Today a shorter article on emerging business / revenue models in education. Edmodo, the secure social network for K12 schools and teachers announced their API today along with the launch of their own app store with 35 partners.
As Chris and I were asking ourselves the question about Edmodo’s business model on review:ed, now we finally know where the money shall come from as the startup promised to offer its platform for free, forever after their recent funding round of $15 million.
Apparently, Edmodo plans to take a cut of every app sold via the marketplace, an idea that seems to be similar to what Chalkable, a new startup in the LMS space is planning as well. With this turn of events it will be harder for them to gain traction, I suppose as Edmodo claims that their platform is already hosting over 6 million users from 70.000 schools.
Personally, I am not convinced that making your revenue through the sales of third party apps on your platform is a viable business model. We saw different players in the language education space trying to do this, italki and Myngle come to mind.
Also, there is already the beginning of a fragmentation of the education market as teachers and professors are targeted by startups in the LMS space directly instead of attacking the market from the top. Hence, it is likely that one school or college will have two or three different LMS systems running as different teachers might favor different solutions.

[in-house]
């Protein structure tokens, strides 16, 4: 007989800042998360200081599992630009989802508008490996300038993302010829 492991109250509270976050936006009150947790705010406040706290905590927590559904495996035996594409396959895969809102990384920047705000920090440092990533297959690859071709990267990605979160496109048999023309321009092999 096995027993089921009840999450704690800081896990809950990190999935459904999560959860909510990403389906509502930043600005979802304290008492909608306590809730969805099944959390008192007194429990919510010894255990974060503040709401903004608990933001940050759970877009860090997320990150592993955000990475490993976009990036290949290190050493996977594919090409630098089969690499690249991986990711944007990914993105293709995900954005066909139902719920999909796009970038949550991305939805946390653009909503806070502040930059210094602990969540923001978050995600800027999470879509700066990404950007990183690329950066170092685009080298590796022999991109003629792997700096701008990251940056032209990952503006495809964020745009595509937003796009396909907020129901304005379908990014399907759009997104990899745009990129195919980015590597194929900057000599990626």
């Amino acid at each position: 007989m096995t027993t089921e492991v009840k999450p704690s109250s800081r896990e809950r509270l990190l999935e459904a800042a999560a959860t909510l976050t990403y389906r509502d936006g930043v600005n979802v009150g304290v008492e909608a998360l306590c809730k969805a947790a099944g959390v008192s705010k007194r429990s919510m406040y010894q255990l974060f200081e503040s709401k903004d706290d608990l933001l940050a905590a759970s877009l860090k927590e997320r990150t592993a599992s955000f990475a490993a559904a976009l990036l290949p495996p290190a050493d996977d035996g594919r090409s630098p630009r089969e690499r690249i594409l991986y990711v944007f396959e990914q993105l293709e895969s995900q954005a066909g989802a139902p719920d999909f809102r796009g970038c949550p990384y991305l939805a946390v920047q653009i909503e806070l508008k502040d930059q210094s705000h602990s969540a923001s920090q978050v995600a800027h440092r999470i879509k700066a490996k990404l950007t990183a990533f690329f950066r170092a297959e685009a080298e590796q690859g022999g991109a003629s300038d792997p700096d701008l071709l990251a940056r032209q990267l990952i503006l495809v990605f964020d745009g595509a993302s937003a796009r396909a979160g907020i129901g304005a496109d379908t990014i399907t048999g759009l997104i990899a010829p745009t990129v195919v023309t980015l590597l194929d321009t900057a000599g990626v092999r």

It also means that each LMS might have its own App store down the road with school administrators facing the need to purchase different versions of the same application for each individual LMS.
On the other hand, this is, of course a necessary thing to do if you want to compete with Blackboard and its building blocks.
Where I see an app store make total sense in education is in cases like KinderTown that offer a curated app store for parents who are searching for the best education app for their children.